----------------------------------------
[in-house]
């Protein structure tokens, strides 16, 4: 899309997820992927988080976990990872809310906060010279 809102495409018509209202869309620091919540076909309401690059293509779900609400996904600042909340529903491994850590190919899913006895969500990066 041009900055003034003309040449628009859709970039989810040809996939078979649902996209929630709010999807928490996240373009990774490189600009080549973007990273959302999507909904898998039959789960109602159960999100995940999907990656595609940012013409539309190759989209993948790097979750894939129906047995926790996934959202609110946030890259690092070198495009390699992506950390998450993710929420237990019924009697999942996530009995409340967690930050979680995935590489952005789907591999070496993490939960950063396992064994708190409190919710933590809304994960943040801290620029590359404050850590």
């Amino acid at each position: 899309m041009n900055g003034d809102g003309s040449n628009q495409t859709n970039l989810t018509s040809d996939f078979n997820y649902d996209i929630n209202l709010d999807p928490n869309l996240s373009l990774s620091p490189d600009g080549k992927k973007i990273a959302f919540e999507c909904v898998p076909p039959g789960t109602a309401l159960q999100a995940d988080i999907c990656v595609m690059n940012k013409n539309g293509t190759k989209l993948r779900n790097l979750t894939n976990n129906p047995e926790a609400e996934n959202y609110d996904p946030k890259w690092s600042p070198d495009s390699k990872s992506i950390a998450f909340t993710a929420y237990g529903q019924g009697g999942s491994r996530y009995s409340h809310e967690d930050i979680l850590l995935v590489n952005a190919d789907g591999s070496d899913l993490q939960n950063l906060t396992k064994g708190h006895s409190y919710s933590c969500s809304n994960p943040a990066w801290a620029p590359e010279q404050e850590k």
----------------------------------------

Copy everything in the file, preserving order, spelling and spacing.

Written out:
[in-house]
């Protein structure tokens, strides 16, 4: 899309997820992927988080976990990872809310906060010279 809102495409018509209202869309620091919540076909309401690059293509779900609400996904600042909340529903491994850590190919899913006895969500990066 041009900055003034003309040449628009859709970039989810040809996939078979649902996209929630709010999807928490996240373009990774490189600009080549973007990273959302999507909904898998039959789960109602159960999100995940999907990656595609940012013409539309190759989209993948790097979750894939129906047995926790996934959202609110946030890259690092070198495009390699992506950390998450993710929420237990019924009697999942996530009995409340967690930050979680995935590489952005789907591999070496993490939960950063396992064994708190409190919710933590809304994960943040801290620029590359404050850590």
């Amino acid at each position: 899309m041009n900055g003034d809102g003309s040449n628009q495409t859709n970039l989810t018509s040809d996939f078979n997820y649902d996209i929630n209202l709010d999807p928490n869309l996240s373009l990774s620091p490189d600009g080549k992927k973007i990273a959302f919540e999507c909904v898998p076909p039959g789960t109602a309401l159960q999100a995940d988080i999907c990656v595609m690059n940012k013409n539309g293509t190759k989209l993948r779900n790097l979750t894939n976990n129906p047995e926790a609400e996934n959202y609110d996904p946030k890259w690092s600042p070198d495009s390699k990872s992506i950390a998450f909340t993710a929420y237990g529903q019924g009697g999942s491994r996530y009995s409340h809310e967690d930050i979680l850590l995935v590489n952005a190919d789907g591999s070496d899913l993490q939960n950063l906060t396992k064994g708190h006895s409190y919710s933590c969500s809304n994960p943040a990066w801290a620029p590359e010279q404050e850590k």